Due in part to the arrival of new storm activity in the Atlantic Basin, September natural gas on Monday was off to the races, notching a high of $9.84 two separate times just before 1 p.m. EDT. However, the prompt month was unable to match its $9.91 high from two weeks ago and trailed off later in the afternoon.
Despite the late decline, September natural gas was still able to settle at $9.564, recording a 45.3-cent increase over Friday's settle. Monday's spark had traders and analysts alike wondering what the market's next move might be, especially following the weakness displayed late last week.
The National Hurricane Center in Miami late Monday upgraded Tropical Depression 11 to Tropical Storm Jose in the Bay of Campeche, and was tracking disorganized showers from eastern Cuba into the Atlantic and a large tropical wave 350 miles west of the Cape Verde Islands. The NHC said it expects development of these systems to be slow.
"The natural gas market has spiked dramatically higher on the idea that storm activity across the Atlantic Basin will blossom into a more significant threat to production in the Gulf of Mexico, but the petroleum complex looks much less sure of itself," said Tim Evans of IFR Energy Services. "We think this leaves the overall market still within what may be a larger-topping pattern. Lower, secondary highs, or even a minor new high in the case of natural gas, would still leave the markets vulnerable to an intermediate-term or larger degree slide."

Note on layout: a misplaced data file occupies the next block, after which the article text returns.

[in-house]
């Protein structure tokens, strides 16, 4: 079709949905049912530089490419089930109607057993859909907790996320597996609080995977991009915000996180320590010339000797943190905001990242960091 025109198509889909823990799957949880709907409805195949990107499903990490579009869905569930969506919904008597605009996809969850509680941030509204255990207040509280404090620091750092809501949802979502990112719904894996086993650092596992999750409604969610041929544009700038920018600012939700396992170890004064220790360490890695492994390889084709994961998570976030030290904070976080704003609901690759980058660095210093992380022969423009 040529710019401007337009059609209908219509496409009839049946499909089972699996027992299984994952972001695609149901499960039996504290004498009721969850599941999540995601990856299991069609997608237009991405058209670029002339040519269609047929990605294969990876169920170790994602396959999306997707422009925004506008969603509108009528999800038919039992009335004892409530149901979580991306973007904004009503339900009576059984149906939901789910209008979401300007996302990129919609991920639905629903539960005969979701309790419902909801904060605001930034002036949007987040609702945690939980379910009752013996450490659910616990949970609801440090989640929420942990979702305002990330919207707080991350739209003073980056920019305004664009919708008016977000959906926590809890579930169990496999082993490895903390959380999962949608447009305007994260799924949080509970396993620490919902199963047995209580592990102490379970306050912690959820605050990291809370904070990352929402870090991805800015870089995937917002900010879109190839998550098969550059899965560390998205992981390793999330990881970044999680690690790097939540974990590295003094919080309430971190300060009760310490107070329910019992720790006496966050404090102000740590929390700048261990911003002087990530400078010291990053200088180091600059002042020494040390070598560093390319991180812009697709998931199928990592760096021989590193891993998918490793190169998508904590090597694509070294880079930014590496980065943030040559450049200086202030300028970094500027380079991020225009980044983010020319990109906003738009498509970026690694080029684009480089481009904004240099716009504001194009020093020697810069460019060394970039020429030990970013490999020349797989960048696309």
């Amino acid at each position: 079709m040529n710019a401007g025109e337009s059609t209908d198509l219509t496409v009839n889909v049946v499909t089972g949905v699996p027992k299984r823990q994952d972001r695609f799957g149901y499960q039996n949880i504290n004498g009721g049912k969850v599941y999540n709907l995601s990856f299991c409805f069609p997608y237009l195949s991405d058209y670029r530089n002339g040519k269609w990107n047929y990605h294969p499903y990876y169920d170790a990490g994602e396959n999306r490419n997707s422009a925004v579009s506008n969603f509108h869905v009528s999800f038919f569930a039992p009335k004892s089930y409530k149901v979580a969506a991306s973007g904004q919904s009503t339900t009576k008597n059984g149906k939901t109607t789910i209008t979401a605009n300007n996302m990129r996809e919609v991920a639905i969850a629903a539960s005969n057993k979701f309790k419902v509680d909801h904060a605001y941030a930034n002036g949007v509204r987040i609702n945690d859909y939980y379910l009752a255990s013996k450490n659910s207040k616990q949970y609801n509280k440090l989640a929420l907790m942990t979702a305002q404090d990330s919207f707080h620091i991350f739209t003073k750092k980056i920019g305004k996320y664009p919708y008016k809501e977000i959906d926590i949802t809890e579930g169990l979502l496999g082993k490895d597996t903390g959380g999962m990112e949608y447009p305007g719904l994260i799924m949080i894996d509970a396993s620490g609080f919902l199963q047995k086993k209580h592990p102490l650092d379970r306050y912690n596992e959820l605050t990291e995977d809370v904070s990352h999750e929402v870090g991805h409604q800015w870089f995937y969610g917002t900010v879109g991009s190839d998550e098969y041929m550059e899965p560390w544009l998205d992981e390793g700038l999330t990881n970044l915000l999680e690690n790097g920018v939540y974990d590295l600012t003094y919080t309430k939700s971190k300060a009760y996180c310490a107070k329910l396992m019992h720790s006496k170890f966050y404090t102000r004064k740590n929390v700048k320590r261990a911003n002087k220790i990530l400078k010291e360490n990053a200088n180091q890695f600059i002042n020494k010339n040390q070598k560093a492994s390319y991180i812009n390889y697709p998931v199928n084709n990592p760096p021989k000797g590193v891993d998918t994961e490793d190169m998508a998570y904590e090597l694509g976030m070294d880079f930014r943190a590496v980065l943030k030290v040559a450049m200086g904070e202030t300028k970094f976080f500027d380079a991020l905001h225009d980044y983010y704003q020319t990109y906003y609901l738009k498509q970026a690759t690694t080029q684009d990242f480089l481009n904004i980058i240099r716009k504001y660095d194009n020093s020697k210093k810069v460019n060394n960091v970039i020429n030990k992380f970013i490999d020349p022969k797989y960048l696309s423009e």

Later in the afternoon, Evans noted that natural gas had shed a portion of its earlier gains on "light profit-taking in sympathy with petroleum" and "less than solid confidence" in the storm outlook in the Gulf.
"We'll use a $9.19 sell stop to open a fresh try at a 100% short exposure in October natural gas this time," Evans advised. "A buy stop at $9.51 would limit our initial risk on the trade." He added that the pullback just ahead of the prior cap at $9.91 added to the significance of the resistance there.
Petroleum futures put in a scattered trading day. September crude ultimately settled a dime higher at $65.45/bbl, while September unleaded gasoline and September heating oil closed lower by 4.23 cents and 1.12 cents, respectively, at $1.8616/gallon and $1.8116/gallon.
Natural gas traders looking at the short-term weather outlook didn't find much to support either a bearish or bullish case. The National Weather Service's six-to-10-day outlook covering Aug. 28 through Sep. 1 called for a mixed bag of weather conditions for the U.S. While a majority of the Southeast and Northwest are expected to see below normal temperatures, the Northeast and the entire central portion of the country are still expected to show above normal heat.
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